If you Google “foods to boost immune system," you’ll find that many of them are seasonal — fall included. And it won’t be long before temperatures (and the leaves) start dropping. Luckily, seasonal fall foods aren’t just packed with flavor — they can also boost your immune system and may help to keep the common cold and the flu away.
Research suggests that the nutrients your immune system needs to function efficiently include essential amino acids, vitamin A, vitamin E, folic acid, vitamin B6, vitamin B12, vitamin C, iron, zinc, and selenium. Almost all forms of immunity may be affected by deficiencies in one or more of these nutrients. These components act on various immune cells.
Here are seven fall foods to boost immune system function and keep you healthy all year long.
Oats Are a Great Food To Boost Immune System
Now that the warm mornings of summer are going to start fading, consider starting your day with a hot bowl of oatmeal. Oats contain a specific type of fiber called beta glucan, which can help improve your immune system’s response to bacterial infection.
To maximize the health benefits of oats, avoid pre-packaged flavors that are typically high in sugar. Instead, buy in bulk and make your own oatmeal on the stovetop or in the microwave. Add your favorite toppings like banana, nut butters, raisins or maple syrup.
Pumpkin Isn't Only Good For Pie
More than just an ingredient in your favorite Thanksgiving pie, pumpkin is a rich source of carotenoids, which keep your immune system strong. Pumpkin also contains the powerful antioxidant beta carotene, commonly found in other healthy orange foods such as carrots and sweet potatoes.
Though it might be the most famous in pie form, pumpkin is a popular ingredient in other baked goods. However, it doesn’t have to be surrounded by sugar to be delicious. Try adding pumpkin to plain yogurt or oatmeal with a little cinnamon.
Sweet Potatoes Packed With Vitamin C
In addition to their high levels of beta carotene mentioned above, sweet potatoes also contain immune-boosting vitamin C and are easier on your digestive system than regular potatoes.
Though a classic baked sweet potato is hard to beat, try slicing and roasting for a healthier French fry, or add cubes to your favorite fall soups.
Butternut Squash Loaded With Vitamin A
If you need a food to boost immune system function put butternut squash on your menu. A single cup of cooked butternut squash contains nearly 300 percent of your recommended daily vitamin A. The same serving provides more than 50 percent of your daily vitamin C requirements as well, plus a substantial amount of vitamin E—which shields immune cells from free radicals and may boost production of bacteria-busting white blood cells.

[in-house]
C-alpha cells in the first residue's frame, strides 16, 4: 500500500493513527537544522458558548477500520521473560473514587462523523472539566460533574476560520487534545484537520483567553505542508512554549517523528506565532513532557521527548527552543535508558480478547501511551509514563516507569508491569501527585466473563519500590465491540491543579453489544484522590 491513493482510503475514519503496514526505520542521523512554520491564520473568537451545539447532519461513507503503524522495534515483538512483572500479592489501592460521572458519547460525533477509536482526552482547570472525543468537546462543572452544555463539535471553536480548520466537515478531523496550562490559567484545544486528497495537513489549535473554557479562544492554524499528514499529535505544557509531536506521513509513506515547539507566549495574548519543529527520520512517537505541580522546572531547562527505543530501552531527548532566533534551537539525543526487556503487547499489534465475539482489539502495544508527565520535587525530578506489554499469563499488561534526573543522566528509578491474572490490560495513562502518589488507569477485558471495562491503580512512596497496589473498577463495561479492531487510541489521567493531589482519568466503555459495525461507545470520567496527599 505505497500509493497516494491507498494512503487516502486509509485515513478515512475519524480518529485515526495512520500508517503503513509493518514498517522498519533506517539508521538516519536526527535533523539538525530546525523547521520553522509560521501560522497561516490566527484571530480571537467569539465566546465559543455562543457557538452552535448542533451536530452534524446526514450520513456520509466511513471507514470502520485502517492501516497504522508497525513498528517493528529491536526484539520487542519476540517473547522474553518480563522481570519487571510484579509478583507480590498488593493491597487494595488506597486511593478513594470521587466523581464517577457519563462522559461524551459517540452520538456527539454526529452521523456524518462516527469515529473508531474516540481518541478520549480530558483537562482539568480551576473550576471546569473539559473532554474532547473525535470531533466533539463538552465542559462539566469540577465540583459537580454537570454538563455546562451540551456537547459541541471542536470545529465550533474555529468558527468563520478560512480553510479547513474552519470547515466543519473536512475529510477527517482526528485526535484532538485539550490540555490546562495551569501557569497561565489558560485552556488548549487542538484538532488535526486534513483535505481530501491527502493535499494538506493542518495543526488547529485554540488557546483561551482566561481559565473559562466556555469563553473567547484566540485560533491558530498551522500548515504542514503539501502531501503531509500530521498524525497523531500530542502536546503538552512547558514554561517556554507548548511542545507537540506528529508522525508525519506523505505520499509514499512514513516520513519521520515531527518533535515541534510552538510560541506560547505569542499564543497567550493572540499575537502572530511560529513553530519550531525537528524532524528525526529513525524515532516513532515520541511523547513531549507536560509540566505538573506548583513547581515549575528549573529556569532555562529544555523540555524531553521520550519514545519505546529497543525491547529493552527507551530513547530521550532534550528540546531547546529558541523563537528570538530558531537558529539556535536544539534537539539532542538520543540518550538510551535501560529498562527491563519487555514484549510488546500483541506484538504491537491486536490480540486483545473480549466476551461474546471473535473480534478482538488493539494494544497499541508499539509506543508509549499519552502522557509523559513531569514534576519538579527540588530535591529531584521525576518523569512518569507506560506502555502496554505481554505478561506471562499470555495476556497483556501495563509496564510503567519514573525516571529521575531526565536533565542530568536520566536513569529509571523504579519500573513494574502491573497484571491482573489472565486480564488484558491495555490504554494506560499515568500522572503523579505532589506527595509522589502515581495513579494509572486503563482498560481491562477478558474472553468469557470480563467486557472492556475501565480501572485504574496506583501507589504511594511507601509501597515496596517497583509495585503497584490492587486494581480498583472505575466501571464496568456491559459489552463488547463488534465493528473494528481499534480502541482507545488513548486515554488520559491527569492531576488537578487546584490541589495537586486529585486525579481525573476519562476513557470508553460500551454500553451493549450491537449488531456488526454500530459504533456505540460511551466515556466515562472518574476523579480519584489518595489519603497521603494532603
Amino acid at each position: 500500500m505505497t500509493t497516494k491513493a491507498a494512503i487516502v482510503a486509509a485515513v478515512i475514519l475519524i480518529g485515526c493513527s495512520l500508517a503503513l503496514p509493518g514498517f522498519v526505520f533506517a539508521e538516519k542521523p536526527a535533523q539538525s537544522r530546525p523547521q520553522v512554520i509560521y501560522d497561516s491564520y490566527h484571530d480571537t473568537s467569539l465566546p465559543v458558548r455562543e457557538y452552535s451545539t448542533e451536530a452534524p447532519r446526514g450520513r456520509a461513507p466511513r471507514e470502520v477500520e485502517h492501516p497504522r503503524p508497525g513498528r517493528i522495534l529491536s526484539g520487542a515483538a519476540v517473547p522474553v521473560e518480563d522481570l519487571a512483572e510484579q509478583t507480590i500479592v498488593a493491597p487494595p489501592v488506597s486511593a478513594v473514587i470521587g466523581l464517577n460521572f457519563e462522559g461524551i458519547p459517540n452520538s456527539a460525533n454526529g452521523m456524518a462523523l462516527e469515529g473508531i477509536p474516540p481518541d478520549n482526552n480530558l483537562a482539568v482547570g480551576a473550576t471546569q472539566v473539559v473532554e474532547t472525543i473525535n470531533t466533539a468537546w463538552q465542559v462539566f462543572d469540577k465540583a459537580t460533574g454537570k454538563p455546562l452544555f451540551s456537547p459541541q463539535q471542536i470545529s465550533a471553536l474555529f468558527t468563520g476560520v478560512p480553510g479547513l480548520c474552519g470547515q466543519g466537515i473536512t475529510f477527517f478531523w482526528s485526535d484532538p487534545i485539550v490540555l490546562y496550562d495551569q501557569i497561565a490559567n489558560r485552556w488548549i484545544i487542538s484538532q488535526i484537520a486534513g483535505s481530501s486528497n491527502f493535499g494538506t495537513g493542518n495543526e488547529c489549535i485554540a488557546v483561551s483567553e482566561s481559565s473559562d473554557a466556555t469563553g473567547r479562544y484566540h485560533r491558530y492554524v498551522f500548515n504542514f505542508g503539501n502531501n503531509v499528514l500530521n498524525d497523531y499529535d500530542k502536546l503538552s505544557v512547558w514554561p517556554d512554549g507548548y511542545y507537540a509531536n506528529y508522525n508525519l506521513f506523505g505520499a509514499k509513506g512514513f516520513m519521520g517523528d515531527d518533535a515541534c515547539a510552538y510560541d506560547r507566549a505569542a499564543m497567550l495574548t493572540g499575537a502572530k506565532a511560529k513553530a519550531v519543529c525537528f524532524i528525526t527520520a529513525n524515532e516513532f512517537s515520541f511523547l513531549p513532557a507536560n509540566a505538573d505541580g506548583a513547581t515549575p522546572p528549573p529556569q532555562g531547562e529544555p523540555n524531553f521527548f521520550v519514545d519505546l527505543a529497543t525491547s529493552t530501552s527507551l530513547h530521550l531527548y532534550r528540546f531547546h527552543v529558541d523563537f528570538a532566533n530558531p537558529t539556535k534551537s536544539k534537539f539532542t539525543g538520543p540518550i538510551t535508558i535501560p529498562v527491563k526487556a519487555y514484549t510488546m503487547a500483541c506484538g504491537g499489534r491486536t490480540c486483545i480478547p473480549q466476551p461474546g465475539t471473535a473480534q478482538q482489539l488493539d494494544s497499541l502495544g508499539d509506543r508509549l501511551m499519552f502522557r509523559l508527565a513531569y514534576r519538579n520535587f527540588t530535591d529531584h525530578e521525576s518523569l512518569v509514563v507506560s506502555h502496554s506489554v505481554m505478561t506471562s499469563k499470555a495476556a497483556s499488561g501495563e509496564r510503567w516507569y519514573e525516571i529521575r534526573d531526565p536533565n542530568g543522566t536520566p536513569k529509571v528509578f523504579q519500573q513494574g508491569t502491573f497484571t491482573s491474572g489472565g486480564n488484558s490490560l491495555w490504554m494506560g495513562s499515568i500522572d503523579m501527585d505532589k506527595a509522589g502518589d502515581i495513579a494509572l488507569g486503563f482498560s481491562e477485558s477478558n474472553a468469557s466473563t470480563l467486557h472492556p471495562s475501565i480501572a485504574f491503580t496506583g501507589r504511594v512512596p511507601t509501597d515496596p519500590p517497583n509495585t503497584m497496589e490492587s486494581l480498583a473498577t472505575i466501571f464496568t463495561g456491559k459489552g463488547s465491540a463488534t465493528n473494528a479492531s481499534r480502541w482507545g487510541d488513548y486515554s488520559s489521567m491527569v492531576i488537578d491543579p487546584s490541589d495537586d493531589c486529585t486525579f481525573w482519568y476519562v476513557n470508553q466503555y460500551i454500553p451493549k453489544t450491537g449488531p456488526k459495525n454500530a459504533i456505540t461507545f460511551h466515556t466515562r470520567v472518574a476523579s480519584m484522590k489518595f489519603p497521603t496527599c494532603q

For easier preparation, see if your grocery store stocks fresh cubed butternut squash and add it to your favorite fall recipes. Or, buy one whole, slice it down the middle, stuff it with fall flavors and roast in the oven.
Apples Provide Antioxidants
Citrus fruits are a great source of vitamins and minerals you need to boost immune system function. But there’s a reason the old saying recommends “an apple a day” to keep the doctor away. In addition to their numerous other health benefits, red apples contain quercetin, a type of antioxidant that fortifies your immune system, especially during times of stress.
While there’s no better way to consume an apple than simply taking a bite, you can ensure you don’t get tired of this fall fruit by smearing it with nut butter, baking slices with cinnamon or making homemade applesauce.
Probiotics For Gut Health
Results of one study demonstrated that probiotics were safe and effective for fighting the common cold and influenza-like respiratory infections by boosting the immune system.
Foods like kimchi, yogurt and sauerkraut are all packed with probiotics.
Green Tea Is A Great Choice
What’s a better way to boost immune system function on a cool fall day than by sipping a hot cup of green tea. There are numerous studies touting the benefits of green tea and boosting your immune system is one of them. Green tea contains many immunity-boosting properties that will help prime your immune system.
A healthy immune system is a big part of fighting colds and flu during the fall and winter months. Remember, your best defense against influenza is the flu vaccine. But you can optimize your immune response by eating a healthy diet.
Even though we can certainly understand mourning the end of summer produce season, saying goodbye to watermelon, corn on the cob and fresh berries is hopefully easier with these healthy fall foods popping up at your local farmers market. Let us know your favorite way to prepare these immune-boosting fall favorites in the comments section below.
Need more cooking inspiration? Check out our free entrée cookbook with recipe ideas from North Ohio Heart | Ohio Medical Group employees!